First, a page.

Last week, we learned that Admiral Dennis Blair, President Obama’s director of national intelligence, is stepping down. It is widely assumed that Blair’s resignation came at the administration’s urging, if not the President’s request.
Sadly, Blair’s departure comes at a time when confidence in American intelligence activities and analysis has become strained in response to sustained scrutiny following the Ft. Hood shooting, the failed plot to blow-up an airliner on Christmas Day with an explosive device concealed in a passenger’s underwear, and the recent attempt to detonate a Rube Goldberg-style car bomb in Times Square. After each instance, pundits inside and outside the Beltway wondered why analysts “failed to connect the dots.”
The post of director of national intelligence was created by Congress and established by the last administration at the urging of the 9/11 Commission. The Office of Director of National Intelligence (ODNI) ostensibly oversees the budgets and operations of sixteen agencies that collectively contribute to a comprehensive picture of the threats facing the nation. The ODNI plays a critical role in processing and packaging the intelligence analysis that informs and shapes White House policy.
Consideration of who should replace Blair in the top job have surfaced conflicts between Congressional leaders and the administration that reflect competing conceptions of the problems confronting the agency and its leader. Media reports suggest that Undersecretary of Defense for Intelligence Lt. Gen. (Ret.) James R. Clapper, Jr. is the administration’s preferred candidate. Senator Dianne Feinstein (D-CA), chair of the Senate Select Committee on Intelligence, seems to prefer Leon Panetta, the current Director of Central Intelligence, arguing that civilian oversight is crucial to establishing ODNI’s independence and stimulating the change and accountability Congress intended. The administration’s critics contend that Clapper would be too inclined to defer to Defense when conflicts arise.
You don’t have to have much experience in government, much less the intelligence community, to see that ODNI and its director have a thankless if not impossible job. Indeed the problems facing Blair and his successor could be seen as a metaphor for the problems facing the country in the post-9/11 era.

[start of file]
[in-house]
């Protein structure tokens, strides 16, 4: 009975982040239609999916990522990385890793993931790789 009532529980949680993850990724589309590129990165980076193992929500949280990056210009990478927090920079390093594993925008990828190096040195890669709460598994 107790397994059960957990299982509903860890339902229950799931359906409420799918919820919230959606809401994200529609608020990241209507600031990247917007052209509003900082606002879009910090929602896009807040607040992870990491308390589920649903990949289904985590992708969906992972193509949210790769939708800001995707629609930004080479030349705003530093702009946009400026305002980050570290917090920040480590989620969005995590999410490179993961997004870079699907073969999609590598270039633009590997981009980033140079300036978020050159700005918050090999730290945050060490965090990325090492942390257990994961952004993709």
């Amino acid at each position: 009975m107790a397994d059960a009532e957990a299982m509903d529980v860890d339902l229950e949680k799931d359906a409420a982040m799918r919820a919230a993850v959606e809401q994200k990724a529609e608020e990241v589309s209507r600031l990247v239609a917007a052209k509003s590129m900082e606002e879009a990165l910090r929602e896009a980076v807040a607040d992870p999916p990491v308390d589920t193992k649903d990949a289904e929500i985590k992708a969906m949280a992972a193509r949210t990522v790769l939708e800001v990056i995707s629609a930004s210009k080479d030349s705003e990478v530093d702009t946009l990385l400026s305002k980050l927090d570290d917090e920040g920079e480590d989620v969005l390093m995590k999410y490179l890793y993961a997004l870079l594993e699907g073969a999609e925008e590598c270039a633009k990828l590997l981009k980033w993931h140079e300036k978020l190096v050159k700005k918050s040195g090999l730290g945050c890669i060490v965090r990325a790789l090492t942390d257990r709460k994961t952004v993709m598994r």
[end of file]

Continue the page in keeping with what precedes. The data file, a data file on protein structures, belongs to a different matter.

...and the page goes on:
During the Cold War, a clear and common enemy made the lack of coordination among intelligence agencies far less problematic. The threat itself was complicated, but not unduly complex. The actions of our adversary and its allies was more like a puzzle than a mystery. As such, intelligence efforts focused on gathering information and analyzing each scrap for signs of the adversary’s capabilities and intentions. More often than not, the former informed our appreciation of the latter.
Capabilities and intentions are no less important today, but the threat posed by our current adversaries is far different. And the relationship between intentions and capabilities is reversed. Although our adversaries may share a common ideology, they come at us from different places and perspectives. And their grandiose designs shape the risks they are willing to take to attack us. As such, understanding how their intentions shape such efforts should inform the steps we take to interfere with their plans, interrupt their communications, and interdict their operatives.
Al Qaeda, its affiliates, and their sympathizers may like to think they pose a threat to our continued existence, but it is far more accurate to think the seeds of such a demise are ours alone to sow. If this is the case, what then should we make of the choice now before the administration and the Senate? What will it take to get America’s intelligence services to work together rather than simply staying out of one another’s way? Is it reasonable to assume one person or one agency can accomplish such a Herculean — or is it Sisyphean — task? What would success look like? And how do we make sure that DNI does not come to mean little more than Do Not Interfere — as in do not disrupt the status quo?